Heidi Kluess and doctoral student doing research in Canada through Visiting University Scholar Program
Dr. Heidi Kluess, Associate Professor in the School of Kinesiology, and her doctoral student, Leslie Neidert, are visiting Western University in Ontario, Canada for three weeks in May to study neuropeptide Y with Dr. Dwayne N. Jackson. Dr. Kluess was named a Western Fellow and received a small Canadian federal grant to pay for travel and research costs for international collaboration.
The purpose of the program is to encourage distinguished faculty from outside Canada to visit Western University and engage in research, teaching, or seminars at the University and share their experiences with colleagues at their home institutions.
“Our goal is to develop pilot data for an international grant,” said Kluess. “Dr. Jackson uses a special technique called intravital microscopy to look at the entire vascular network at the same time and examine blood flow to the muscle. What’s unique is that the muscle and vascular network are still connected to the animal so we can really see what neuropeptide Y is doing.”
Kluess hopes to take this newly learned technique back to Auburn.
Neuropeptide Y (NPY) is a peptide that plays an important role in blood flow regulation during exercise. Recently, the Kluess lab has shown that dipeptidyl peptidase IV (DPP-IV), the major modulator of neuropeptide Y (NPY), can be released from the exercising muscle or via activation of amino acid transporters in the muscle. This suggests that during muscle contraction, the muscle itself could release DPP-IV, further limiting vasoconstriction of the blood vessels in the muscle.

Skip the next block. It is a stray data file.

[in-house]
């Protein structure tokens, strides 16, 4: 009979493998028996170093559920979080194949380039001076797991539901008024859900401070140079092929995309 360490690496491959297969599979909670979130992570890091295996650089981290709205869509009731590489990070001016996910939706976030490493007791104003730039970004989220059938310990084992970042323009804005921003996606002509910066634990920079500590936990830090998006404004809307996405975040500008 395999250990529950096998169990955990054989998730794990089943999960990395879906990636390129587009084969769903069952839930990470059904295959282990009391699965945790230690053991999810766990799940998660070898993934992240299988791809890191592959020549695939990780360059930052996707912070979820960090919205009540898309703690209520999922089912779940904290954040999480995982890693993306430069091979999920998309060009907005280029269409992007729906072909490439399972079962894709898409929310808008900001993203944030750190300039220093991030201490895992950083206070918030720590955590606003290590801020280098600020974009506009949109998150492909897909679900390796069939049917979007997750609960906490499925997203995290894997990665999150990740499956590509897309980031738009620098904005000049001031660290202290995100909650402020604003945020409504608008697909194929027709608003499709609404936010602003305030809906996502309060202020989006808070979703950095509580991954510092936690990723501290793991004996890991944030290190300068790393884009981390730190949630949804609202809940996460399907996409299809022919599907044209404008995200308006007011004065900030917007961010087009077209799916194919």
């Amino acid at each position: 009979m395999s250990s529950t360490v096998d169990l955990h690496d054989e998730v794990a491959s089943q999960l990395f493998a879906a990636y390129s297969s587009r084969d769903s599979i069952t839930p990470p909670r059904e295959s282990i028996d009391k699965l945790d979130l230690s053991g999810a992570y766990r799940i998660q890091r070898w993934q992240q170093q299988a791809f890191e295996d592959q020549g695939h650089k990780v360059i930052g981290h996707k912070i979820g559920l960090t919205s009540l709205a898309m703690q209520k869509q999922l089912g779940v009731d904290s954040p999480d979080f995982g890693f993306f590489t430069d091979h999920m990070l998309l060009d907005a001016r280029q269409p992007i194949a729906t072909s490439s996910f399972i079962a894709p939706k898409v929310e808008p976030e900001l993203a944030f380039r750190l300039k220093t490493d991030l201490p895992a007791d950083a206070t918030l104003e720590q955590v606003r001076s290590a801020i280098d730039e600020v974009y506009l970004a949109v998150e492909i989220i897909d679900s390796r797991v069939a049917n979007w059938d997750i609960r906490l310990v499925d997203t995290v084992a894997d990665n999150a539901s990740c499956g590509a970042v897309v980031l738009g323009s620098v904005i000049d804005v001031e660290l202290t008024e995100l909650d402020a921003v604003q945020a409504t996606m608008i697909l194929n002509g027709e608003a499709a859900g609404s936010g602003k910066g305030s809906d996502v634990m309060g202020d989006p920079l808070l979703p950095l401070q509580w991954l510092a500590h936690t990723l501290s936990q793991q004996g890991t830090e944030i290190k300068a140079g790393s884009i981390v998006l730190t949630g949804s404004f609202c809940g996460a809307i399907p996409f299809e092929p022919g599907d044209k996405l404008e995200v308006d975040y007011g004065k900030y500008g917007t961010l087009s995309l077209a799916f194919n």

Little is known about the role of NPY and DPP-IV in this process and their effect on muscle blood flow. Interestingly, DPP-IV inhibitors are becoming a common and effective treatment for diabetes. Kluess hypothesizes that DPP-IV may significantly alter blood flow regulation. This research will investigate the issue.
The experiment will consist of three parts utilizing animal models. The first involves a series of muscle contractions and recording changes in diameter in the blood vessel and measuring NPY and DPP-IV activity. A DPP-IV antagonist will then be introduced and muscle contractions stimulated. They will then analyze samples from the arterioles and muscle tissue for DPP-IV protein and activity.
In the second part, the researchers will follow the same protocol as the first, except they will introduce a different antagonist after the first series of contractions. For the third part, another antagonist will be placed in the animals’ drinking water for two weeks. Kluess and her colleagues will measure water intake and then perform the experiments from part one.